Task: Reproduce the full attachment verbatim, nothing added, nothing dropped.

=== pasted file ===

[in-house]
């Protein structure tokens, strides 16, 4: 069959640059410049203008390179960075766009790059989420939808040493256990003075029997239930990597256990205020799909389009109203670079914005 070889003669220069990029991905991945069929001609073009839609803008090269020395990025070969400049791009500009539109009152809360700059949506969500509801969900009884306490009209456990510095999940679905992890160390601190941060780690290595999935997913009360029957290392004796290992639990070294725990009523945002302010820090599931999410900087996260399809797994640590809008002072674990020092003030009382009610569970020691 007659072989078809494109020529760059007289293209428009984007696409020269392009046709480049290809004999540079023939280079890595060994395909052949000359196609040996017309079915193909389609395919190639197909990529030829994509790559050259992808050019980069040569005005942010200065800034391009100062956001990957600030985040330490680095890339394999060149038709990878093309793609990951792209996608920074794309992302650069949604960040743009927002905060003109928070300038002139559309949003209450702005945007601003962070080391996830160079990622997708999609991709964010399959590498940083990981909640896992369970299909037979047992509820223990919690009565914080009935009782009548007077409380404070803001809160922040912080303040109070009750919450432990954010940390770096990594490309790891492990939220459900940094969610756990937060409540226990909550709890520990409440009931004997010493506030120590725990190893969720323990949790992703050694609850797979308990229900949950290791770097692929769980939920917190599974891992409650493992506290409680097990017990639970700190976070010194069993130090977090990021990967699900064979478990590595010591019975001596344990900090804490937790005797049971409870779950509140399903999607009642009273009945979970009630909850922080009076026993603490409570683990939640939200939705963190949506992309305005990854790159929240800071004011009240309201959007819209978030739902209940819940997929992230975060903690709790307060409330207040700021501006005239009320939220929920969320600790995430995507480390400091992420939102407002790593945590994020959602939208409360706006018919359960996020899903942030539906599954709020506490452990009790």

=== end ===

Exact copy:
[in-house]
């Protein structure tokens, strides 16, 4: 069959640059410049203008390179960075766009790059989420939808040493256990003075029997239930990597256990205020799909389009109203670079914005 070889003669220069990029991905991945069929001609073009839609803008090269020395990025070969400049791009500009539109009152809360700059949506969500509801969900009884306490009209456990510095999940679905992890160390601190941060780690290595999935997913009360029957290392004796290992639990070294725990009523945002302010820090599931999410900087996260399809797994640590809008002072674990020092003030009382009610569970020691 007659072989078809494109020529760059007289293209428009984007696409020269392009046709480049290809004999540079023939280079890595060994395909052949000359196609040996017309079915193909389609395919190639197909990529030829994509790559050259992808050019980069040569005005942010200065800034391009100062956001990957600030985040330490680095890339394999060149038709990878093309793609990951792209996608920074794309992302650069949604960040743009927002905060003109928070300038002139559309949003209450702005945007601003962070080391996830160079990622997708999609991709964010399959590498940083990981909640896992369970299909037979047992509820223990919690009565914080009935009782009548007077409380404070803001809160922040912080303040109070009750919450432990954010940390770096990594490309790891492990939220459900940094969610756990937060409540226990909550709890520990409440009931004997010493506030120590725990190893969720323990949790992703050694609850797979308990229900949950290791770097692929769980939920917190599974891992409650493992506290409680097990017990639970700190976070010194069993130090977090990021990967699900064979478990590595010591019975001596344990900090804490937790005797049971409870779950509140399903999607009642009273009945979970009630909850922080009076026993603490409570683990939640939200939705963190949506992309305005990854790159929240800071004011009240309201959007819209978030739902209940819940997929992230975060903690709790307060409330207040700021501006005239009320939220929920969320600790995430995507480390400091992420939102407002790593945590994020959602939208409360706006018919359960996020899903942030539906599954709020506490452990009790």